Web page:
March 30, 1998 in Nation/World

It’s Just One Long Busy Signal Getting Telephone Service A Burden In Boundary Country

By The Spokesman-Review
 

After two weeks and about 15 telephone calls, Harlan Brown was not any closer to getting telephone service at the new home he’s building.

The problem? Brown couldn’t give GTE one basic piece of information: his address.

“I told the operator we don’t have street addresses here,” a flustered Brown said. “She said you have to have one. She couldn’t write an order for service without one.”

Most of the 10,000 residents scattered in vast rural Boundary County have no formal street address. The city of Bonners Ferry just instituted an address system about three years ago. Folks in the county still have rural route numbers or live on numbered and lettered county roads, such as County Road 62C.

The system not only wreaks havoc with the telephone company, it’s a pain for emergency service workers and delivery drivers. The only people who can make sense of the system are postal workers. The system was created by the Postal Service because of a lack of street addresses or even street names.

“It’s real tough to find people up here,” said Mike Weland, a former emergency medical technician and current county planning and zoning director. “There are cases where ambulances crews have driven back and forth for 20 or 30 minutes looking for someone.”

The sheriff’s department dispatcher often has to keep the caller on the line and give radio directions to the ambulance crew as they drive. “The dispatcher will say they see your headlights and you are behind the house or ahead of it,” Weland said. “If we had some postal workers on the ambulance crew we would probably be OK.”

In the last week, Weland has fielded about a dozen calls from frustrated residents like Harlan Brown. People moving to new homes are pulling their hair out trying to get new phone service, Weland said.

Part of the problem, said GTE spokesman Tom Borgford, is that service centers taking the calls are located all across the country, including Everett, Wash., and Tampa, Florida. “You can’t say, ‘I live in the red house two miles down from George or 12 poles down Oxbow Road,”’ Borgford said. “If they don’t have a street address, we can’t find them to get them service.”

GTE operators actually have a computer screen with special instructions for dealing with phone service in Boundary County. Because the area lacks addresses, GTE asks customers to give them the number off the nearest telephone pole or green telephone service box, called a pedestal.

That information can pinpoint the location of a residence. Harlan Brown said he called four different GTE operators and none of them asked him for the telephone pole number. Neither Brown nor the operators he spoke with knew of the special instructions. He ended up talking to the county recorder, a county court bailiff and Weland before he discovered the telephone pole number would help him.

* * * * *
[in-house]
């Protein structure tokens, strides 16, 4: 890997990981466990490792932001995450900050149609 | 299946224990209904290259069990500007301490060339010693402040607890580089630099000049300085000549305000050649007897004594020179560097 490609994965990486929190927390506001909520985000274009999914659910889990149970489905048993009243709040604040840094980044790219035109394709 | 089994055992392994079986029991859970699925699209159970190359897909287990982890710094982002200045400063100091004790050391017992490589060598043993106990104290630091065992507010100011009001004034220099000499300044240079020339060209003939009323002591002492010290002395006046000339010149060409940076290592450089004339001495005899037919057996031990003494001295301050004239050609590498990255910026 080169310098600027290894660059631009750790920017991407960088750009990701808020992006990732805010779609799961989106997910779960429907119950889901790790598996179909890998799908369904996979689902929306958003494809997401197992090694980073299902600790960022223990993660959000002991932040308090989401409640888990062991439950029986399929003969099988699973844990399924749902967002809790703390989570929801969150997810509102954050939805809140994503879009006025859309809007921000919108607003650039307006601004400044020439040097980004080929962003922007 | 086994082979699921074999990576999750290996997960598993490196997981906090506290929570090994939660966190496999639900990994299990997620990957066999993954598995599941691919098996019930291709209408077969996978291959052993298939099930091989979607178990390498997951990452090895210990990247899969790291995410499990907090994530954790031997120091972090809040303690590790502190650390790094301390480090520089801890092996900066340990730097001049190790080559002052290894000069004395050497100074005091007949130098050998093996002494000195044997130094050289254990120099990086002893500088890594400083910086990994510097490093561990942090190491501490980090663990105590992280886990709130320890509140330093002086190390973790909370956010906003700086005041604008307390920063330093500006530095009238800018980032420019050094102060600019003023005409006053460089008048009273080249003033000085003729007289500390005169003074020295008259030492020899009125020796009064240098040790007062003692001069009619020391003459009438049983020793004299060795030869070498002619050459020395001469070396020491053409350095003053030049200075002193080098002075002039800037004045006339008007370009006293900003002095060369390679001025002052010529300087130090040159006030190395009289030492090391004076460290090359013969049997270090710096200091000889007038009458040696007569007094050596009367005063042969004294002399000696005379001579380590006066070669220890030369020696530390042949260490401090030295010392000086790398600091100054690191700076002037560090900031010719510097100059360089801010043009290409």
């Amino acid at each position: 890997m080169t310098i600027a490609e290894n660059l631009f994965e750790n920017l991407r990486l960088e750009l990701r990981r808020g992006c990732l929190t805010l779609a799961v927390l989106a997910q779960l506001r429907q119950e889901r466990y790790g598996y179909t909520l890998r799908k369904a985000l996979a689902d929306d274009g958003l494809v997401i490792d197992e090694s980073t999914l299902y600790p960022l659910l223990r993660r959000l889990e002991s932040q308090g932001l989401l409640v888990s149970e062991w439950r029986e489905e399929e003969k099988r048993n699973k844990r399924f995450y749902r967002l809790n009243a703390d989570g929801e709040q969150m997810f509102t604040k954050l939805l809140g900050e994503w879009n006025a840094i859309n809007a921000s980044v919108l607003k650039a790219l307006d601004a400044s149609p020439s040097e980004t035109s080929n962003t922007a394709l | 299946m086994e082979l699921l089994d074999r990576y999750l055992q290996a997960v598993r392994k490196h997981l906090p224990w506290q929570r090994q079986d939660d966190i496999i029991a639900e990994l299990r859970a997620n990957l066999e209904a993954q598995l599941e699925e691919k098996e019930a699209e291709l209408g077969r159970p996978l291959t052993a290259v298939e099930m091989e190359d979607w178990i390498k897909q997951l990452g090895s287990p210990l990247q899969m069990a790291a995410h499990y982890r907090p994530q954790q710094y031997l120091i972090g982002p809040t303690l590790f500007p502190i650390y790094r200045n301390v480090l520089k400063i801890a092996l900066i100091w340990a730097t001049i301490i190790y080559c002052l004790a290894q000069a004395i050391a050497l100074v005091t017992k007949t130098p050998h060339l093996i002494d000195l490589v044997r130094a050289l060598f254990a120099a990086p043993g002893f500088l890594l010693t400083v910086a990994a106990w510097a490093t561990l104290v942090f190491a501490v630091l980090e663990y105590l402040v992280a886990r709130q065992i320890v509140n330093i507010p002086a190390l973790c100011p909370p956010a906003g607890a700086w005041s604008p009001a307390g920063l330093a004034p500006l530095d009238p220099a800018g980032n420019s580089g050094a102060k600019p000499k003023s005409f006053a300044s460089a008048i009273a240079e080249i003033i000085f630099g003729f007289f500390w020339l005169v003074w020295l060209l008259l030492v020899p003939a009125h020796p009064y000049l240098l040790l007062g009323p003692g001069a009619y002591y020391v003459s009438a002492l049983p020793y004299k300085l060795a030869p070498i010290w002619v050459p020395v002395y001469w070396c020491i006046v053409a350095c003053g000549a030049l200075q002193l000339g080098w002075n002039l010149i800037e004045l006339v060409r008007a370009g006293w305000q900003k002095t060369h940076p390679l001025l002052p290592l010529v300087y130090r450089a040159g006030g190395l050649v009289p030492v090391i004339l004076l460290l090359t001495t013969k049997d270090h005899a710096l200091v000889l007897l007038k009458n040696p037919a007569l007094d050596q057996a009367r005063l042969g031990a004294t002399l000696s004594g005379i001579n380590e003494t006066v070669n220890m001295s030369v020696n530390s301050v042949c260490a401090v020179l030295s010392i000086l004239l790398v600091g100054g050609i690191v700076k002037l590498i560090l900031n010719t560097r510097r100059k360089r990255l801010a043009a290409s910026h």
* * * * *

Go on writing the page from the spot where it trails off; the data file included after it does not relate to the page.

He initially went to the courthouse because a GTE operator told him that was where to get his address. When Brown called back with a pole number, GTE had his service installed within days. “I was so disgusted. It was just ridiculous to have to have to go through all that,” Brown said.

“When someone new moves in, especially from a larger area, say Spokane, where you have street addresses, it’s quite a shock to them,” said Linda Ricketts, the Bonners Ferry postmaster. She has coached many new residents through the process of getting phone service.

Still, there is confusion. Many times the first phone bill for the customer comes to the Post Office addressed to a telephone pole, not a home.

Other delivery services, such as UPS and express carriers, often will pay the post office to deliver packages to Boundary County residents for them. It’s cheaper, Ricketts said, because the postal workers don’t end up driving around lost for hours.

Headaches with the current route system prompted county commissioners to appoint a committee last year. The group is supposed to recommend how to rename and address the county roads.

“I know it’s a problem,” said Commissioner Murleen Skeen. Most people don’t even know what county road they live on. And the current system, she said, makes it difficult to give directions to visitors and impossible to put in an advanced 911 system.

Skeen would like to revert to historic road names, ones that oldtimers often still use rather than county road numbers. Skeen lives on what is still called Camp Nine Road, which used to lead to an old logging camp. There are also roads such as Chisolm Hill, where the Chisolm family lived, and Ten Child Hill, which is, well, obvious, Skeen said.

It would take at least a year to readdress the entire county. Some resident’s don’t want the road system changed.

“There are people up here that like their privacy and don’t want an address to pinpoint where they are. That’s why some moved to Boundary County,” Weland said. “No matter which way it goes, we are going to have some people who aren’t happy.”

, DataTimes ILLUSTRATION: Color photo


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